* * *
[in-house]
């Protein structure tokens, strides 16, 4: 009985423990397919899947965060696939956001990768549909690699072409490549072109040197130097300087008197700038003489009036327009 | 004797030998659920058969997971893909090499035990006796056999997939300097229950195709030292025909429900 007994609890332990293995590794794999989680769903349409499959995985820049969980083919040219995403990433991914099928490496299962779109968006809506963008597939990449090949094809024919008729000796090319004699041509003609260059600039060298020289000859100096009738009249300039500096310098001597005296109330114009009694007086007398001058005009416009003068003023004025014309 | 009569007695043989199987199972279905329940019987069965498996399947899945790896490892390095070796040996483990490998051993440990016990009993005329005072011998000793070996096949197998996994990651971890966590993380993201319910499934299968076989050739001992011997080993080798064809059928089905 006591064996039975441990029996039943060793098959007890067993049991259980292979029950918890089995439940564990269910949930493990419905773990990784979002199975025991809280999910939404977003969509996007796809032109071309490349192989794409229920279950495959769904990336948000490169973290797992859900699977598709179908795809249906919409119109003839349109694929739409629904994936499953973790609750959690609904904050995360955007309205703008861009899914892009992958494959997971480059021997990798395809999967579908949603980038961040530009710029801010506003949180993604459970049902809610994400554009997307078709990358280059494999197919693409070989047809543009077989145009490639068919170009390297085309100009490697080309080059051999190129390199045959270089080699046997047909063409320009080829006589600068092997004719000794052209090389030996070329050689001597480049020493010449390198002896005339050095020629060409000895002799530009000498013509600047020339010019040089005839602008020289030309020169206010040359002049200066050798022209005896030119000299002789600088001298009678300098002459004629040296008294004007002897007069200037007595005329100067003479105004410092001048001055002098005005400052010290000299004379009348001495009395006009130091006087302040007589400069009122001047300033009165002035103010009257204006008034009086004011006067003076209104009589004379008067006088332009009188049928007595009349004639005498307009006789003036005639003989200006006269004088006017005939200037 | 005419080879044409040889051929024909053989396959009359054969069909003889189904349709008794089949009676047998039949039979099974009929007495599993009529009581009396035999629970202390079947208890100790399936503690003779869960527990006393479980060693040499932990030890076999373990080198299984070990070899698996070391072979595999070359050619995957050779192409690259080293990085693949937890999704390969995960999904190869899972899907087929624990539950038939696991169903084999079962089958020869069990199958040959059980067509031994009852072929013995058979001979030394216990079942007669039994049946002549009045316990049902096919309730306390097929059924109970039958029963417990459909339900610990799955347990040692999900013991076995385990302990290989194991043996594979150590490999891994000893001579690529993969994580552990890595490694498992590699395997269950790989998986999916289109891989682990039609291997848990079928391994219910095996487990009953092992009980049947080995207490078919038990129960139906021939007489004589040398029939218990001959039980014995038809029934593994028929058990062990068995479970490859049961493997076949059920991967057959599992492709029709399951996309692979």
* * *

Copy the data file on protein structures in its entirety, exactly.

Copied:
[in-house]
């Protein structure tokens, strides 16, 4: 009985423990397919899947965060696939956001990768549909690699072409490549072109040197130097300087008197700038003489009036327009 | 004797030998659920058969997971893909090499035990006796056999997939300097229950195709030292025909429900 007994609890332990293995590794794999989680769903349409499959995985820049969980083919040219995403990433991914099928490496299962779109968006809506963008597939990449090949094809024919008729000796090319004699041509003609260059600039060298020289000859100096009738009249300039500096310098001597005296109330114009009694007086007398001058005009416009003068003023004025014309 | 009569007695043989199987199972279905329940019987069965498996399947899945790896490892390095070796040996483990490998051993440990016990009993005329005072011998000793070996096949197998996994990651971890966590993380993201319910499934299968076989050739001992011997080993080798064809059928089905 006591064996039975441990029996039943060793098959007890067993049991259980292979029950918890089995439940564990269910949930493990419905773990990784979002199975025991809280999910939404977003969509996007796809032109071309490349192989794409229920279950495959769904990336948000490169973290797992859900699977598709179908795809249906919409119109003839349109694929739409629904994936499953973790609750959690609904904050995360955007309205703008861009899914892009992958494959997971480059021997990798395809999967579908949603980038961040530009710029801010506003949180993604459970049902809610994400554009997307078709990358280059494999197919693409070989047809543009077989145009490639068919170009390297085309100009490697080309080059051999190129390199045959270089080699046997047909063409320009080829006589600068092997004719000794052209090389030996070329050689001597480049020493010449390198002896005339050095020629060409000895002799530009000498013509600047020339010019040089005839602008020289030309020169206010040359002049200066050798022209005896030119000299002789600088001298009678300098002459004629040296008294004007002897007069200037007595005329100067003479105004410092001048001055002098005005400052010290000299004379009348001495009395006009130091006087302040007589400069009122001047300033009165002035103010009257204006008034009086004011006067003076209104009589004379008067006088332009009188049928007595009349004639005498307009006789003036005639003989200006006269004088006017005939200037 | 005419080879044409040889051929024909053989396959009359054969069909003889189904349709008794089949009676047998039949039979099974009929007495599993009529009581009396035999629970202390079947208890100790399936503690003779869960527990006393479980060693040499932990030890076999373990080198299984070990070899698996070391072979595999070359050619995957050779192409690259080293990085693949937890999704390969995960999904190869899972899907087929624990539950038939696991169903084999079962089958020869069990199958040959059980067509031994009852072929013995058979001979030394216990079942007669039994049946002549009045316990049902096919309730306390097929059924109970039958029963417990459909339900610990799955347990040692999900013991076995385990302990290989194991043996594979150590490999891994000893001579690529993969994580552990890595490694498992590699395997269950790989998986999916289109891989682990039609291997848990079928391994219910095996487990009953092992009980049947080995207490078919038990129960139906021939007489004589040398029939218990001959039980014995038809029934593994028929058990062990068995479970490859049961493997076949059920991967057959599992492709029709399951996309692979």